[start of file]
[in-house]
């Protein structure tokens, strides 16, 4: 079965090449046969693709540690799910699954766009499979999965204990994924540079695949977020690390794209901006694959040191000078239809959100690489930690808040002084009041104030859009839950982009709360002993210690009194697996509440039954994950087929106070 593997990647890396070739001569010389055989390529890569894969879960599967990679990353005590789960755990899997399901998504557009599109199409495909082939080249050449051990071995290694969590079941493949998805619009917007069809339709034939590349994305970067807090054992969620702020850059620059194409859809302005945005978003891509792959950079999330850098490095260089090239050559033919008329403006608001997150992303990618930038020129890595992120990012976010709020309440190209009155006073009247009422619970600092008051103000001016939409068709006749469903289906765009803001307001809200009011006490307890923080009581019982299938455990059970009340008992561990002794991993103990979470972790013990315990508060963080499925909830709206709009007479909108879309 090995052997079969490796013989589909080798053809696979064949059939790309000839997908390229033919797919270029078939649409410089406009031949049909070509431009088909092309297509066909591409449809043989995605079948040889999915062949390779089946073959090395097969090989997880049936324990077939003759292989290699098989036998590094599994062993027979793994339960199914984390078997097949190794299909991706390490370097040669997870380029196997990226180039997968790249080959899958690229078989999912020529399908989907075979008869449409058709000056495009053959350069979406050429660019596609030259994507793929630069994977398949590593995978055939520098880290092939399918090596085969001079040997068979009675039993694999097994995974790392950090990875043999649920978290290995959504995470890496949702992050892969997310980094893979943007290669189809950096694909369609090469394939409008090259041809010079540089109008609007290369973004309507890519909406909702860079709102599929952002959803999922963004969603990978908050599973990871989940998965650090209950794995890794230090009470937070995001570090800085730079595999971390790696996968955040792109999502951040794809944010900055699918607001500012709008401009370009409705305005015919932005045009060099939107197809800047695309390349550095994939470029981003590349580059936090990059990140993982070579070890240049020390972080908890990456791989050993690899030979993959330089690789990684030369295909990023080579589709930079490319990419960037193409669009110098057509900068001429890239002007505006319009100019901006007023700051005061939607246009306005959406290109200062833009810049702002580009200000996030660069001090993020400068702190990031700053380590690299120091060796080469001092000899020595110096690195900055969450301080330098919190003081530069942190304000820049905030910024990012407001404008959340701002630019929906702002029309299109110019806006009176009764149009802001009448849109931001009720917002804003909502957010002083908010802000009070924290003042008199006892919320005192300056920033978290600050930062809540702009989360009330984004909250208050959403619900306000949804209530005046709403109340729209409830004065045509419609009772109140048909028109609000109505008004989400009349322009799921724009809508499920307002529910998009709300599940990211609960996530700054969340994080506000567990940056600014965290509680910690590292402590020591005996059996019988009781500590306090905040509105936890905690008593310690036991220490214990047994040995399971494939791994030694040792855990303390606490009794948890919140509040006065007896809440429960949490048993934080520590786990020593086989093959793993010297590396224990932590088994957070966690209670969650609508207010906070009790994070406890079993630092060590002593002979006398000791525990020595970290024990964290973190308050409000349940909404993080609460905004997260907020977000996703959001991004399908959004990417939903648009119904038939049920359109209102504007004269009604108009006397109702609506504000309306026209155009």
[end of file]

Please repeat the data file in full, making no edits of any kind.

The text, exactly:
[in-house]
């Protein structure tokens, strides 16, 4: 079965090449046969693709540690799910699954766009499979999965204990994924540079695949977020690390794209901006694959040191000078239809959100690489930690808040002084009041104030859009839950982009709360002993210690009194697996509440039954994950087929106070 593997990647890396070739001569010389055989390529890569894969879960599967990679990353005590789960755990899997399901998504557009599109199409495909082939080249050449051990071995290694969590079941493949998805619009917007069809339709034939590349994305970067807090054992969620702020850059620059194409859809302005945005978003891509792959950079999330850098490095260089090239050559033919008329403006608001997150992303990618930038020129890595992120990012976010709020309440190209009155006073009247009422619970600092008051103000001016939409068709006749469903289906765009803001307001809200009011006490307890923080009581019982299938455990059970009340008992561990002794991993103990979470972790013990315990508060963080499925909830709206709009007479909108879309 090995052997079969490796013989589909080798053809696979064949059939790309000839997908390229033919797919270029078939649409410089406009031949049909070509431009088909092309297509066909591409449809043989995605079948040889999915062949390779089946073959090395097969090989997880049936324990077939003759292989290699098989036998590094599994062993027979793994339960199914984390078997097949190794299909991706390490370097040669997870380029196997990226180039997968790249080959899958690229078989999912020529399908989907075979008869449409058709000056495009053959350069979406050429660019596609030259994507793929630069994977398949590593995978055939520098880290092939399918090596085969001079040997068979009675039993694999097994995974790392950090990875043999649920978290290995959504995470890496949702992050892969997310980094893979943007290669189809950096694909369609090469394939409008090259041809010079540089109008609007290369973004309507890519909406909702860079709102599929952002959803999922963004969603990978908050599973990871989940998965650090209950794995890794230090009470937070995001570090800085730079595999971390790696996968955040792109999502951040794809944010900055699918607001500012709008401009370009409705305005015919932005045009060099939107197809800047695309390349550095994939470029981003590349580059936090990059990140993982070579070890240049020390972080908890990456791989050993690899030979993959330089690789990684030369295909990023080579589709930079490319990419960037193409669009110098057509900068001429890239002007505006319009100019901006007023700051005061939607246009306005959406290109200062833009810049702002580009200000996030660069001090993020400068702190990031700053380590690299120091060796080469001092000899020595110096690195900055969450301080330098919190003081530069942190304000820049905030910024990012407001404008959340701002630019929906702002029309299109110019806006009176009764149009802001009448849109931001009720917002804003909502957010002083908010802000009070924290003042008199006892919320005192300056920033978290600050930062809540702009989360009330984004909250208050959403619900306000949804209530005046709403109340729209409830004065045509419609009772109140048909028109609000109505008004989400009349322009799921724009809508499920307002529910998009709300599940990211609960996530700054969340994080506000567990940056600014965290509680910690590292402590020591005996059996019988009781500590306090905040509105936890905690008593310690036991220490214990047994040995399971494939791994030694040792855990303390606490009794948890919140509040006065007896809440429960949490048993934080520590786990020593086989093959793993010297590396224990932590088994957070966690209670969650609508207010906070009790994070406890079993630092060590002593002979006398000791525990020595970290024990964290973190308050409000349940909404993080609460905004997260907020977000996703959001991004399908959004990417939903648009119904038939049920359109209102504007004269009604108009006397109702609506504000309306026209155009």